Seedling Foundation – Seedling aims to support children whose parents are currently incarcerated with school-based mentoring. It’s now currently enrolling mentors for the 2017-18 school year. Learn more about mentoring with Seedling here.
Southwest Key – This program serves youth ages 10-17 who are in the juvenile justice system with a goal is helping these young people stay out of the system in the future, have more successful academic and social lives and imagine a different future for themselves. Mentors commit to one year and are offered extensive training and ongoing support. Learn more about mentoring with Southwest Key here.
Community Youth Development Program – This City of Austin program serves the Dove Springs area and serves kids 10-14. The once-a-week sessions happens in a group setting. The mentor/group mentees model offers youth the opportunity to learn how to develop a healthy relationship with an adult in a group setting, a skill that can be replicated with parents, teachers, and other adults. The goal of this program is to reduce and prevent activities that can lead to juvenile delinquency. Learn more about the Community Youth Development Program here.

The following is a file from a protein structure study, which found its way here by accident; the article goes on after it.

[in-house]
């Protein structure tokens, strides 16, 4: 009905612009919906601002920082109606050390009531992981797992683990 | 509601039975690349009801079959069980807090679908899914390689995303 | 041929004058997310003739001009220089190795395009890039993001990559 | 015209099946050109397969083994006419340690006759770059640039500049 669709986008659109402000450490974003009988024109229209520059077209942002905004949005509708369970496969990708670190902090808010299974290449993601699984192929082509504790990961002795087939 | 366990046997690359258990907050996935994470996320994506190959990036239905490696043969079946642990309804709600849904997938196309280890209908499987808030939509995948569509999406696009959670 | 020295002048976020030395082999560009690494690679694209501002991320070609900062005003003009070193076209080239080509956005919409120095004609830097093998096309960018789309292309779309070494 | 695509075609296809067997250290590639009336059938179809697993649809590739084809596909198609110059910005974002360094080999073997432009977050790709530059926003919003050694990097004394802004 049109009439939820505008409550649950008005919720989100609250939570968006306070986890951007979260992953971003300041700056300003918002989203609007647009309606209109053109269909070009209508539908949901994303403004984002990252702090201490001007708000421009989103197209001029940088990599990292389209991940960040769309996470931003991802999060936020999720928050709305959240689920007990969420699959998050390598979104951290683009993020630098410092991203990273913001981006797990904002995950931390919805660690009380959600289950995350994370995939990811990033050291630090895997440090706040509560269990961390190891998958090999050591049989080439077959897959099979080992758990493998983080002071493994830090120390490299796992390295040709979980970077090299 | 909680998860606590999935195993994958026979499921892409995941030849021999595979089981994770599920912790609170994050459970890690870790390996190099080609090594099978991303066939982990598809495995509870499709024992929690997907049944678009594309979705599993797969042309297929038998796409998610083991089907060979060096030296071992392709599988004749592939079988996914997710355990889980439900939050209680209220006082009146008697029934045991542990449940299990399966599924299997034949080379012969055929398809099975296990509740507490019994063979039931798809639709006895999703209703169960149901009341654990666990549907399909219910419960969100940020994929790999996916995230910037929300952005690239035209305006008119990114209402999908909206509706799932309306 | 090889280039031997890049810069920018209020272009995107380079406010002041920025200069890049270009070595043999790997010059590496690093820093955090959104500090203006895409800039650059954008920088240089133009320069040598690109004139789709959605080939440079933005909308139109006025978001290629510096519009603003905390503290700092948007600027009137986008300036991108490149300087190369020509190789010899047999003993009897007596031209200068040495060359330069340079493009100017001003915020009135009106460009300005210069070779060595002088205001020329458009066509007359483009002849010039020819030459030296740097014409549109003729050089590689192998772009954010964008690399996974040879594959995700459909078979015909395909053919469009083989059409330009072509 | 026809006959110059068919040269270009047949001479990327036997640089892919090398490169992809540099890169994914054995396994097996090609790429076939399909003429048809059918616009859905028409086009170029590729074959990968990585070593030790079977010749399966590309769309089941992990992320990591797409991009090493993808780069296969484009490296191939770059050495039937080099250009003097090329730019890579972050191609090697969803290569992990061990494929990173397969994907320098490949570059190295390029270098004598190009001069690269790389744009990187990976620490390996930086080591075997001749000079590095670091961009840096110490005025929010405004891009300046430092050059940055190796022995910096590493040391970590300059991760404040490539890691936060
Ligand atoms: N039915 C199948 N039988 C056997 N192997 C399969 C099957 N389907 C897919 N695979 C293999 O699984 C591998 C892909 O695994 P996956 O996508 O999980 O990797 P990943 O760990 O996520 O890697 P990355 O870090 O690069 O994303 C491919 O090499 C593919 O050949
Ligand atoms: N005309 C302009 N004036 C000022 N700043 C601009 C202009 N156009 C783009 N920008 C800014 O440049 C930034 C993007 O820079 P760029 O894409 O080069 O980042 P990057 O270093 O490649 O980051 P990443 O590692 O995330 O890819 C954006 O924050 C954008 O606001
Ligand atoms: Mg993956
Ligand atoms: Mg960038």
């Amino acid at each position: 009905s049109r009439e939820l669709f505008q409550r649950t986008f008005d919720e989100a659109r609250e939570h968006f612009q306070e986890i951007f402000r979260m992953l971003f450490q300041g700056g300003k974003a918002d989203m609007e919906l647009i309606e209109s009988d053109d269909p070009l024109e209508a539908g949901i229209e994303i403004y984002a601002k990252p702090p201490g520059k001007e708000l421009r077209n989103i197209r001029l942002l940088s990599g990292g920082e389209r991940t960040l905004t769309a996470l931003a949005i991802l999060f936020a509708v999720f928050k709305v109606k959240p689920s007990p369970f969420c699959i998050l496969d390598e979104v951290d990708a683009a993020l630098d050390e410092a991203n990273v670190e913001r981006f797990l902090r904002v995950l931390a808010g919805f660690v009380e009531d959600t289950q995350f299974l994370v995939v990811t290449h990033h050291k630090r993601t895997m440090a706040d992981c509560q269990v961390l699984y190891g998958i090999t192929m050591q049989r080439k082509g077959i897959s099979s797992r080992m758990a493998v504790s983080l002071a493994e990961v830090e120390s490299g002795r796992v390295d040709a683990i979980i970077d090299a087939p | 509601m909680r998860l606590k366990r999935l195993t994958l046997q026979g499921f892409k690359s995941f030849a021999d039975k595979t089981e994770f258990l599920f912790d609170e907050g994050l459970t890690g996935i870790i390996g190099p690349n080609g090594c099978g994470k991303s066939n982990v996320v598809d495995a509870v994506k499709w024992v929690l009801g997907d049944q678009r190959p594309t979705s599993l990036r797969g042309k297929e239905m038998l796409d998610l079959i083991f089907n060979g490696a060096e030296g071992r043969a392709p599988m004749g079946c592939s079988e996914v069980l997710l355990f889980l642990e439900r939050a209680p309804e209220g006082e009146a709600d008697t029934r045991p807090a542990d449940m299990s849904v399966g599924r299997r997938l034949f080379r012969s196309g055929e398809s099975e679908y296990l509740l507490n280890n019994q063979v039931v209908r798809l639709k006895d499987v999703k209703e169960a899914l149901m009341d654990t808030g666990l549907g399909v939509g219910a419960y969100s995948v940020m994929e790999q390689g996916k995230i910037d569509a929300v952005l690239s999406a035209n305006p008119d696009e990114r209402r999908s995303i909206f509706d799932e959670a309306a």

CASA of Travis County – Court Appointed Special Advocates helps volunteers speak up for children who have abused or neglected. When a child is removed from home under these circumstances, they enter a very adult world filled with social workers, lawyers and judges, where decisions are made for them. As their advocate and mentor, you get to know their needs and wishes and speak up for them. It’s mentoring plus advocating, and though it’s a big commitment, it can also be extremely gratifying. Learn more about CASA here.